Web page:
A warrant was issued for Worrell on March 12 and the FBI raided his home, but he was away on a camping trip. The FBI had his girlfriend call him and direct him to turn himself in. He immediately ended his trip and drove home, calling the FBI every 30 minutes during the ride to check in as instructed.
When he got home, he was arrested and his cell phone was seized. Worrell was fully cooperative, even providing the agents with his password.
Since then, Worrell has been denied bail while others who actually went inside have been granted it, despite his fragile medical condition.
On March 20, Worrell began developing new nodes, lesions, and itchy patches across his body, likely symptoms of his Non-Hodgkin’s lymphoma. He has not received his cancer treatment or any other medications since his detention on March 12.
When his lawyers expressed their concern to the judge about his treatment on April 6, Chief Judge Howell argued that Worrell’s concerns about COVID are “disingenuous” because there were no photos submitted of him wearing a mask.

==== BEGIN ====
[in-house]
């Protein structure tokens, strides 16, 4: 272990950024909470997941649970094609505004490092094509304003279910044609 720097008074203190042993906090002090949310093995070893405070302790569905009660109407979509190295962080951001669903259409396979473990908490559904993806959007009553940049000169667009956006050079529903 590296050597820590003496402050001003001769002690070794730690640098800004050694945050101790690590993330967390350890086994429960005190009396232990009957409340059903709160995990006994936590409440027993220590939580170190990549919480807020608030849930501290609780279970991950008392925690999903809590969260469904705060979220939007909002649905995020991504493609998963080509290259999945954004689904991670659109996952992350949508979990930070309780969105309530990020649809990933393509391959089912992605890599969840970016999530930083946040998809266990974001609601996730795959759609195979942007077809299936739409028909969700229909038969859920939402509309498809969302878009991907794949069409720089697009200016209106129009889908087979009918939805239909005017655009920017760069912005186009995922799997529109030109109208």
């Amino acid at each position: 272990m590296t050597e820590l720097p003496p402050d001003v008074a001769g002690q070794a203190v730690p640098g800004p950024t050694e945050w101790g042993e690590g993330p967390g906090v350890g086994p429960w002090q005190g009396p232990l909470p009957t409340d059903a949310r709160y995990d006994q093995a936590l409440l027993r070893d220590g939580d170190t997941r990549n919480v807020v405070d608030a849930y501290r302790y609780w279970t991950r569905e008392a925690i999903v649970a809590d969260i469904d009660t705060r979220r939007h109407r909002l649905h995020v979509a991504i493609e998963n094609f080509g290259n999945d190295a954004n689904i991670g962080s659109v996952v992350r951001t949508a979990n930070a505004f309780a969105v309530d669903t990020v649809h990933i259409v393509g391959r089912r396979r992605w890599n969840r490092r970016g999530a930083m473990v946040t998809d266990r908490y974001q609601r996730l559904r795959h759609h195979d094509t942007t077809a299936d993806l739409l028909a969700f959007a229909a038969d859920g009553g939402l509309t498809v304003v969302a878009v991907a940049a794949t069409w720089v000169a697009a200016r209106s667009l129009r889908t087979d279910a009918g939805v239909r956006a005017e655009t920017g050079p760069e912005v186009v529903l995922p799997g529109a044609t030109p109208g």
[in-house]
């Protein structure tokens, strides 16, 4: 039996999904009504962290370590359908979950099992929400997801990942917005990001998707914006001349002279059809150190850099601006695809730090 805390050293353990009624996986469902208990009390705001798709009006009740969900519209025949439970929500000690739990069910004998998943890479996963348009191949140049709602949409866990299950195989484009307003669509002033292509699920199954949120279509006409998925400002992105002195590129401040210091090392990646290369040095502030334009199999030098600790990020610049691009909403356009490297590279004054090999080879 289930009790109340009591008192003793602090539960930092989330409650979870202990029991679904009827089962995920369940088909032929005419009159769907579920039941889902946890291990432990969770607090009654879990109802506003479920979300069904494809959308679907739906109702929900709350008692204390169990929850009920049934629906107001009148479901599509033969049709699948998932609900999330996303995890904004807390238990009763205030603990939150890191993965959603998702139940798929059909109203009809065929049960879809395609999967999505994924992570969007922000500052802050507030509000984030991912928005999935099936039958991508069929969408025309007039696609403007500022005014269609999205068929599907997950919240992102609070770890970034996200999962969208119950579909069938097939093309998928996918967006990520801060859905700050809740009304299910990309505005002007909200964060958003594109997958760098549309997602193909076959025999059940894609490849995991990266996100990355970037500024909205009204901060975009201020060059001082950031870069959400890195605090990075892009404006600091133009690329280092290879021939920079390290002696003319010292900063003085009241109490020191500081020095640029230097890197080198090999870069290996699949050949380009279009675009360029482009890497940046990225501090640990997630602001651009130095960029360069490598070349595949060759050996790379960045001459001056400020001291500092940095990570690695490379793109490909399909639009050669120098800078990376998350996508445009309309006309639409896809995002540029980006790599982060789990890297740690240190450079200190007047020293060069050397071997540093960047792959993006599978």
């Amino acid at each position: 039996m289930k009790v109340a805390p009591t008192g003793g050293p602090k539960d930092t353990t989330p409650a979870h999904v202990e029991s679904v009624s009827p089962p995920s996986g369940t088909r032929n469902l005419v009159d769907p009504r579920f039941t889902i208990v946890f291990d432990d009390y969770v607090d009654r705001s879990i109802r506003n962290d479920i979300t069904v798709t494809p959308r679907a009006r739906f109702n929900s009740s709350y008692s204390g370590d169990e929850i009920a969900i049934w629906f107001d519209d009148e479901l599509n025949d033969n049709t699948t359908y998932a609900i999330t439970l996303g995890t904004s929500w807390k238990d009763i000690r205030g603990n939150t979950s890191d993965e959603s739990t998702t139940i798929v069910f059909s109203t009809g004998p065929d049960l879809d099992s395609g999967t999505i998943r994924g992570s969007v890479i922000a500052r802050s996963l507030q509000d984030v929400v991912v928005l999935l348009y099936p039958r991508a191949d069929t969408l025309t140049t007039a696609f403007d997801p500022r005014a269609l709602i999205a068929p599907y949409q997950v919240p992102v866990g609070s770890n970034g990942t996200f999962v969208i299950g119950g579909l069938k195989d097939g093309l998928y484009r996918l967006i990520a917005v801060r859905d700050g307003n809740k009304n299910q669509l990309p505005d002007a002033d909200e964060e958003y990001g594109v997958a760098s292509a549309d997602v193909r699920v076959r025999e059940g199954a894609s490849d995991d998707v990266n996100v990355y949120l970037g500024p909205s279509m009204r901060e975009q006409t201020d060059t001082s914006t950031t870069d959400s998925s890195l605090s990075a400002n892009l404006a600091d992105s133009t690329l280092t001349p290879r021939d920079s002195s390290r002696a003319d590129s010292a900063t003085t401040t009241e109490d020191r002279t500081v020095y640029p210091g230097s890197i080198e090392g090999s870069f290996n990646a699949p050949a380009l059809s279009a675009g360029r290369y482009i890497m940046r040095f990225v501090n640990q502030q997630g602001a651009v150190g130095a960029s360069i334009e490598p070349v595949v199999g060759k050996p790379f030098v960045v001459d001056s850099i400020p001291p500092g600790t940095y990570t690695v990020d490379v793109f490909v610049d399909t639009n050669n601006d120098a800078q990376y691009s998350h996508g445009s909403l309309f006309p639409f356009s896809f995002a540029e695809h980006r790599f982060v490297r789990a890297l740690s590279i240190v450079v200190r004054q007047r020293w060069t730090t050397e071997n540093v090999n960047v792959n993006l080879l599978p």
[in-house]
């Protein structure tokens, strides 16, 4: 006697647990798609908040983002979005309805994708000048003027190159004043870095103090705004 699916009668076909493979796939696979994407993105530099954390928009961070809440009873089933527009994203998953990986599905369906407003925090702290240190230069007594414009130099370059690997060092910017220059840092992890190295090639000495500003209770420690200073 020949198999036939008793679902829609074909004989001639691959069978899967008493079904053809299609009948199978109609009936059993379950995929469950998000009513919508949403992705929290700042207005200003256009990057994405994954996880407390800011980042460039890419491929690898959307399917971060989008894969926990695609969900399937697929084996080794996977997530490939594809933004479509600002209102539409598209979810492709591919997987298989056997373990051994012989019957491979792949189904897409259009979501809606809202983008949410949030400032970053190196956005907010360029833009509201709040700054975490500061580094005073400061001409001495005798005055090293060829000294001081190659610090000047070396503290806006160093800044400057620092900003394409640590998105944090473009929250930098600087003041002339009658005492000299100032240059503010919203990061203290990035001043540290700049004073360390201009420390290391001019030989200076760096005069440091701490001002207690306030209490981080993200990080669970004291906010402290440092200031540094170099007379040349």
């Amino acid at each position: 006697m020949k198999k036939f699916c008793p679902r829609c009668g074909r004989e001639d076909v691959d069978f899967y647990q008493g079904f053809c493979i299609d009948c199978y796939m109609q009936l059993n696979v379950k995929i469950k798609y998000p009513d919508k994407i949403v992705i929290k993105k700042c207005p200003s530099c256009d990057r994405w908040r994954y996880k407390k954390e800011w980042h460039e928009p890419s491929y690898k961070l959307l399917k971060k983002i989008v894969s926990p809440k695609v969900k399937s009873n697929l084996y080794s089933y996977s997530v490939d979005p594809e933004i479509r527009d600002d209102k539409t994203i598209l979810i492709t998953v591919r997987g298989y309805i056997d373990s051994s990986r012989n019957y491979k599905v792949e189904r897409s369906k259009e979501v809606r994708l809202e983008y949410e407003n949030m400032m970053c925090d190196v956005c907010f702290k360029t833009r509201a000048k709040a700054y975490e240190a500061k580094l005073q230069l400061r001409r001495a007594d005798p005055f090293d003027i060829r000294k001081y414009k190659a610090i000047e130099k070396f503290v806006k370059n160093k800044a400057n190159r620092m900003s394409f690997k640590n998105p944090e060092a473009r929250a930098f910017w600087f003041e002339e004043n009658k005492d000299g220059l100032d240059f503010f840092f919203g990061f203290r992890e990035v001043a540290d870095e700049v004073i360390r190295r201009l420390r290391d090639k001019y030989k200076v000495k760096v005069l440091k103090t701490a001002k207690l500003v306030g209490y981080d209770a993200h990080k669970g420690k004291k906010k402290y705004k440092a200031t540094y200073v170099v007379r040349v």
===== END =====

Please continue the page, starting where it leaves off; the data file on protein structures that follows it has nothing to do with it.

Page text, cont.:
In an emergency filing last month, Worrell’s lawyer John Pierce argued that the Fifth Amendment protects the right of pretrial detainees to receive adequate medical care and to be free from pre-conviction punishment.
Pierce noted that the Due Process Clause mandates release because the pandemic presents a grave harm outweighing the government’s interest in confinement.
“This Court should release him immediately, subject to certain conditions. Confinement of a high-risk cancer patient in a high-risk setting during a pandemic amounts to impermissible pretrial punishment, as it is not reasonably related to the Government’s interest in confinement,” the filing states.
Pierce also noted that the government claims that they are holding him to make sure there is a trial and he doesn’t flee — but if he dies, there will be no trial. The filing says that the prosecution’s position boils down to “we want him in custody, dead or alive.”
Worrell voluntarily and immediately turned his passport in upon a Florida federal magistrate judge’s order issued on March 12.
In addition to the other Constitutional concerns raised in the filing, Pierce noted that the Bail Reform Act shows that Worrell is neither a serious flight risk nor a danger to the community, and the Court should grant at least temporary release until the pandemic ends.